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Sunzi Suanjing

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Facsimile of Qing dynasty edition of The Mathematical Classic of Sun Zi

Sunzi Suanjing (Chinese: 孫子算經; pinyin: Sūnzǐ Suànjīng; Wade–Giles: Sun Tzu Suan Ching; lit. 'The Mathematical Classic of Master Sun/Master Sun's Mathematical Manual') was a mathematical treatise written during 3rd to 5th centuries CE which was listed as one of the Ten Computational Canons during the Tang dynasty. The specific identity of its author Sunzi (lit. "Master Sun") is still unknown but he lived much later than his namesake Sun Tzu, author of The Art of War. From the textual evidence in the book, some scholars concluded that the work was completed during the Southern and Northern Dynasties.[2] Besides describing arithmetic methods and investigating Diophantine equations, the treatise touches upon astronomy and attempts to develop a calendar.[citation needed]


Sunzi division algorithm of 6561/9
Al Khwarizimi division identical to Sunzi division
Sunzi square root algorithm
Kushyar ibn Labban division, identical to Sunzi

The book is divided into three chapters.

Chapter 1[edit]

Chapter 1 discusses measurement units of length, weight and capacity, and the rules of counting rods. Although counting rods were in use in the Spring and Autumn period and there were many ancient books on mathematics such as Book on Numbers and Computation and The Nine Chapters on the Mathematical Art, no detailed account of the rules was given. For the first time, The Mathematical Classic of Sun Zi provided a detail description of the rules of counting rods: "one must know the position of the counting rods, the units are vertical, the tens horizontal, the hundreds stand, the thousands prostrate",[3] followed by the detailed layout and rules for manipulation of the counting rods in addition, subtraction, multiplication, and division with ample examples.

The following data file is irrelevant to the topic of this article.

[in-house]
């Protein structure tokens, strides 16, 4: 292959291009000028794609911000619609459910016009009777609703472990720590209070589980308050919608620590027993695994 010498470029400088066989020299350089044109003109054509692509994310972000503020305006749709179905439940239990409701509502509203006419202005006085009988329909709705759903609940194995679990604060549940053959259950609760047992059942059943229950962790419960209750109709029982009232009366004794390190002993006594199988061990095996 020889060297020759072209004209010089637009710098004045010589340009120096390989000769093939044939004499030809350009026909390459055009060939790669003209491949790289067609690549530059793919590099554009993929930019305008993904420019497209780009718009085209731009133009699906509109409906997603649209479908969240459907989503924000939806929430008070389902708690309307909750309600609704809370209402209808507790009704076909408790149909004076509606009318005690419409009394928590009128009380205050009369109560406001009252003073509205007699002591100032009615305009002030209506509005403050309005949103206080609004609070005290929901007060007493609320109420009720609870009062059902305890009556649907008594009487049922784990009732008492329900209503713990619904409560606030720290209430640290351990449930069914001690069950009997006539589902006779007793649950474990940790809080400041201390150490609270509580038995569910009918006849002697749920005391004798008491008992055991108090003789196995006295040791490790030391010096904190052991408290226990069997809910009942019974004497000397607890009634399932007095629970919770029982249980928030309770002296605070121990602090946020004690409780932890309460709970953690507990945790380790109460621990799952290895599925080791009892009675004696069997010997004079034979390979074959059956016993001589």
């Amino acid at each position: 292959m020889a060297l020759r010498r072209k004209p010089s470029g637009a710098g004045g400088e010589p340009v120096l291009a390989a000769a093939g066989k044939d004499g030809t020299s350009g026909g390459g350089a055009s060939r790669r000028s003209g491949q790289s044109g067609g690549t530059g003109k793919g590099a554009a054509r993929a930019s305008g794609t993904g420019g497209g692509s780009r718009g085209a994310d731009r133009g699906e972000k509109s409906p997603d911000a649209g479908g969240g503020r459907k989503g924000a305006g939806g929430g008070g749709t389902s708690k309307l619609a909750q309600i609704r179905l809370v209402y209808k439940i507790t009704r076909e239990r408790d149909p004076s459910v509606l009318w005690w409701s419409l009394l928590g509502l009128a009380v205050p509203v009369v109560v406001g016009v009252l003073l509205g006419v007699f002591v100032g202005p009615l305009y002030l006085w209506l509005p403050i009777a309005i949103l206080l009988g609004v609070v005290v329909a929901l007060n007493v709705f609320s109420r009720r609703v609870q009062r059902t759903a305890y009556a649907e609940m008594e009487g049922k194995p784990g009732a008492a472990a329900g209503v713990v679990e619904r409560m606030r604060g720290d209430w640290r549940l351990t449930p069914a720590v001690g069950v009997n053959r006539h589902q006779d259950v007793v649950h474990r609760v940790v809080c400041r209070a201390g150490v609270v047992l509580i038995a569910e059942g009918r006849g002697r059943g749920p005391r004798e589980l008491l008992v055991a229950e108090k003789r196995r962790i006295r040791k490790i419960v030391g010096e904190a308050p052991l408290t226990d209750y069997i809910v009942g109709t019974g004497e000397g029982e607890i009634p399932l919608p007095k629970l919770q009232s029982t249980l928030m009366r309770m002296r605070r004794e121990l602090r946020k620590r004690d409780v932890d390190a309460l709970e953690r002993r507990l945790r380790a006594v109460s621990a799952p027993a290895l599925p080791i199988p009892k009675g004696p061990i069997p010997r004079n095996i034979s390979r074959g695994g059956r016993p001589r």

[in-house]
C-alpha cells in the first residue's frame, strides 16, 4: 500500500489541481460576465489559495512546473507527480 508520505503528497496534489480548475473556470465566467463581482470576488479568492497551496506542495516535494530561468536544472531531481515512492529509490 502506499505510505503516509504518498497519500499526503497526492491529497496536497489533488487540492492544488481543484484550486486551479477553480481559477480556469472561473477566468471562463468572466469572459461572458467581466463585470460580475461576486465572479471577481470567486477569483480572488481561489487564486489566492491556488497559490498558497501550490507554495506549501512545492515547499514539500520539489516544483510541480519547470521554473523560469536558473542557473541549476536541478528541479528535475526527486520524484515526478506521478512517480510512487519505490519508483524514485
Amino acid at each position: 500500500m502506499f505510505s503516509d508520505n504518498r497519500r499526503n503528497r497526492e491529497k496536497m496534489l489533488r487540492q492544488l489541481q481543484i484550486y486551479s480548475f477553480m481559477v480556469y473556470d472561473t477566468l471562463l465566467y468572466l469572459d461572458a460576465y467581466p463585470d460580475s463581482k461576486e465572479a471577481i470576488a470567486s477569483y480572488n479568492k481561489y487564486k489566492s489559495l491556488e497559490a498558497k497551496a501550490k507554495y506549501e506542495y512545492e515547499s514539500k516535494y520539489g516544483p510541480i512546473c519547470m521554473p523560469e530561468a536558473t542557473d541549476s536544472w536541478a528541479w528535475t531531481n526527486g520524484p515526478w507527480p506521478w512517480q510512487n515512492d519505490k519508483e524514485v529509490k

Chapter 2[edit]

Chapter 2 deals with operational rules for fractions with rod numerals: the reduction, addition, subtraction, and division of fractions, followed by mechanical algorithm for the extraction of square roots.[4]

Chapter 3[edit]

Chapter 3 contains the earliest example of the Chinese remainder theorem, a key tool to understanding and resolving Diophantine equations.


Researchers have published a full English translation of the Sūnzĭ Suànjīng:

  • Fleeting Footsteps; Tracing the Conception of Arithmetic and Algebra in Ancient China, by Lam Lay Yong and Ang Tian Se, Part Two, pp 149–182. World Scientific Publishing Company; June 2004 ISBN 981-238-696-3

The original Chinese text is available on Wikisource.

External links[edit]


  1. ^ Lam Lay Yong and An Tian Se. "Fleeting Footsteps", p. 4. World Scientific. ISBN 981-02-3696-4.
  2. ^ For instance, in problem 33 of volume 3, it is written, "Luoyang is 900 li away from Chang'an". As the name "Chang'an" was first employed during the Han dynasty, this work could not have been written before the 3rd century. Additionally, in problem 3 of volume 3, Sun Tzu writes "We have a board game, 19 rows and 19 columns square. Question: how many stones are there?" Since go made its first appearance in the mid-3rd century, the work was most probably written during the Wei or Jin dynasties.[1]
  3. ^ Lam Lay Yong and An Tian Se, Fleeting Footsteps p55, World Scientific, ISBN 981-02-3696-4
  4. ^ Lam Lay Yong and An Tian Se, Fleeting Footsteps p65, World Scientific, ISBN 981-02-3696-4